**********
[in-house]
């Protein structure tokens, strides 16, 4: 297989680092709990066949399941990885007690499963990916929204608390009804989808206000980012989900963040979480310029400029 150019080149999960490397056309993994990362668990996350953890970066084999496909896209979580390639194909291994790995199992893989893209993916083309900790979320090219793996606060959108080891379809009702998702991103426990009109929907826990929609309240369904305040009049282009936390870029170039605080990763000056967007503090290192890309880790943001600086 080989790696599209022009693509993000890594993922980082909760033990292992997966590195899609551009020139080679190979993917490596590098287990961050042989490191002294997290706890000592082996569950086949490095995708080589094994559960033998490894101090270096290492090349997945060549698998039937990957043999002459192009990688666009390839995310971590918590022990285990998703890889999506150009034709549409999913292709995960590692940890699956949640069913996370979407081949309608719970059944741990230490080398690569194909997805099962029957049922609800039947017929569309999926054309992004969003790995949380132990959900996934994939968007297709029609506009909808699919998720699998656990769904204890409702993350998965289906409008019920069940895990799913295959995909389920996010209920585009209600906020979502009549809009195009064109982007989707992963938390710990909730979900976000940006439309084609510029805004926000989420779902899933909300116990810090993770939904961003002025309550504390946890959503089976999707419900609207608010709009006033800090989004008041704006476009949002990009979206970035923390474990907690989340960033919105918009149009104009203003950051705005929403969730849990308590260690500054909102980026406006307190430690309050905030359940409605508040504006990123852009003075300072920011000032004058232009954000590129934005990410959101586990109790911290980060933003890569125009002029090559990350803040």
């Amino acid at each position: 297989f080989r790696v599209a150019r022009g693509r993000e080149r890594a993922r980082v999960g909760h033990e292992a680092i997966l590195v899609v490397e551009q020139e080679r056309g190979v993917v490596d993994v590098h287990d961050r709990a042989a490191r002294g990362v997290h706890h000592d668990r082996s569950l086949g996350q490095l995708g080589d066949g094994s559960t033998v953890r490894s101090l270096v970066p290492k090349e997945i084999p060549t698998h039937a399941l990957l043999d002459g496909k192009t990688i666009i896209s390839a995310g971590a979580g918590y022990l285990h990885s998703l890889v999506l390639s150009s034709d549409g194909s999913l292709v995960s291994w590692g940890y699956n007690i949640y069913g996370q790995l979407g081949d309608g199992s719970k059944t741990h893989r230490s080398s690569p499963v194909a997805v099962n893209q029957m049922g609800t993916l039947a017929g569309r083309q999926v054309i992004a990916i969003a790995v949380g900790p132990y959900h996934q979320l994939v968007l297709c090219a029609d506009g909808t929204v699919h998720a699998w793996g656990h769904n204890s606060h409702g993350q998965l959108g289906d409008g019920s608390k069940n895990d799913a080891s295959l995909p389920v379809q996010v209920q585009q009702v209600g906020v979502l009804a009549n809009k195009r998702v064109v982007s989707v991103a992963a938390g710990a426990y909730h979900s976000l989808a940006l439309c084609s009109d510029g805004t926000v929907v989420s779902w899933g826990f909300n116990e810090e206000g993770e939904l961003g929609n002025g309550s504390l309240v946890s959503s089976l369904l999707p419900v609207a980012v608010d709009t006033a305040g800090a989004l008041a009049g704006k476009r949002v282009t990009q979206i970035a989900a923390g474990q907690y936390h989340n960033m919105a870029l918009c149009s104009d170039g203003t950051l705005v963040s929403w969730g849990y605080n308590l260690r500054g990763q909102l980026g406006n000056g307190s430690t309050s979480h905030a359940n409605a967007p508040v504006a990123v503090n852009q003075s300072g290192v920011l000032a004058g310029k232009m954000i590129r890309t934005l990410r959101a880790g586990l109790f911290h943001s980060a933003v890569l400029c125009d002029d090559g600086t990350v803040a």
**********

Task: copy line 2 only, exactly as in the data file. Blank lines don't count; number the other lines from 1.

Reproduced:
């Protein structure tokens, strides 16, 4: 297989680092709990066949399941990885007690499963990916929204608390009804989808206000980012989900963040979480310029400029 150019080149999960490397056309993994990362668990996350953890970066084999496909896209979580390639194909291994790995199992893989893209993916083309900790979320090219793996606060959108080891379809009702998702991103426990009109929907826990929609309240369904305040009049282009936390870029170039605080990763000056967007503090290192890309880790943001600086 080989790696599209022009693509993000890594993922980082909760033990292992997966590195899609551009020139080679190979993917490596590098287990961050042989490191002294997290706890000592082996569950086949490095995708080589094994559960033998490894101090270096290492090349997945060549698998039937990957043999002459192009990688666009390839995310971590918590022990285990998703890889999506150009034709549409999913292709995960590692940890699956949640069913996370979407081949309608719970059944741990230490080398690569194909997805099962029957049922609800039947017929569309999926054309992004969003790995949380132990959900996934994939968007297709029609506009909808699919998720699998656990769904204890409702993350998965289906409008019920069940895990799913295959995909389920996010209920585009209600906020979502009549809009195009064109982007989707992963938390710990909730979900976000940006439309084609510029805004926000989420779902899933909300116990810090993770939904961003002025309550504390946890959503089976999707419900609207608010709009006033800090989004008041704006476009949002990009979206970035923390474990907690989340960033919105918009149009104009203003950051705005929403969730849990308590260690500054909102980026406006307190430690309050905030359940409605508040504006990123852009003075300072920011000032004058232009954000590129934005990410959101586990109790911290980060933003890569125009002029090559990350803040």